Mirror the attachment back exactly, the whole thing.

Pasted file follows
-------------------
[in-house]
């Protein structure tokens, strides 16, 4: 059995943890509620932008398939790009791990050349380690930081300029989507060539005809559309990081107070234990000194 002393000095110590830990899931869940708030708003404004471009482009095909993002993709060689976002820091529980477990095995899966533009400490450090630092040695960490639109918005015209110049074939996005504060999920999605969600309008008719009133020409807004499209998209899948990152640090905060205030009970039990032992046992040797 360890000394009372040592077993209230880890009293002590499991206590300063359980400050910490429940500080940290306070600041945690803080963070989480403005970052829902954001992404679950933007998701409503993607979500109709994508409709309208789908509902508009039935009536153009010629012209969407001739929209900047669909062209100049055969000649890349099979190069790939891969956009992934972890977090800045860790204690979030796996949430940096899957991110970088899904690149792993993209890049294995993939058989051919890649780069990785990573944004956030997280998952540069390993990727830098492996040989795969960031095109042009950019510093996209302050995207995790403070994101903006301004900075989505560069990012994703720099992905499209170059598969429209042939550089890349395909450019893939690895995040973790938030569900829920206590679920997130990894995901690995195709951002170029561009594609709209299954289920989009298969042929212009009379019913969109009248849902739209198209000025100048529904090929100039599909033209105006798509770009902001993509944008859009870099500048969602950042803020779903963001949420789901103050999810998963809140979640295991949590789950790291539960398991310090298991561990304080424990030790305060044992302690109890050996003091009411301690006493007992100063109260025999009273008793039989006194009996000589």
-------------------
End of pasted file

[in-house]
């Protein structure tokens, strides 16, 4: 059995943890509620932008398939790009791990050349380690930081300029989507060539005809559309990081107070234990000194 002393000095110590830990899931869940708030708003404004471009482009095909993002993709060689976002820091529980477990095995899966533009400490450090630092040695960490639109918005015209110049074939996005504060999920999605969600309008008719009133020409807004499209998209899948990152640090905060205030009970039990032992046992040797 360890000394009372040592077993209230880890009293002590499991206590300063359980400050910490429940500080940290306070600041945690803080963070989480403005970052829902954001992404679950933007998701409503993607979500109709994508409709309208789908509902508009039935009536153009010629012209969407001739929209900047669909062209100049055969000649890349099979190069790939891969956009992934972890977090800045860790204690979030796996949430940096899957991110970088899904690149792993993209890049294995993939058989051919890649780069990785990573944004956030997280998952540069390993990727830098492996040989795969960031095109042009950019510093996209302050995207995790403070994101903006301004900075989505560069990012994703720099992905499209170059598969429209042939550089890349395909450019893939690895995040973790938030569900829920206590679920997130990894995901690995195709951002170029561009594609709209299954289920989009298969042929212009009379019913969109009248849902739209198209000025100048529904090929100039599909033209105006798509770009902001993509944008859009870099500048969602950042803020779903963001949420789901103050999810998963809140979640295991949590789950790291539960398991310090298991561990304080424990030790305060044992302690109890050996003091009411301690006493007992100063109260025999009273008793039989006194009996000589």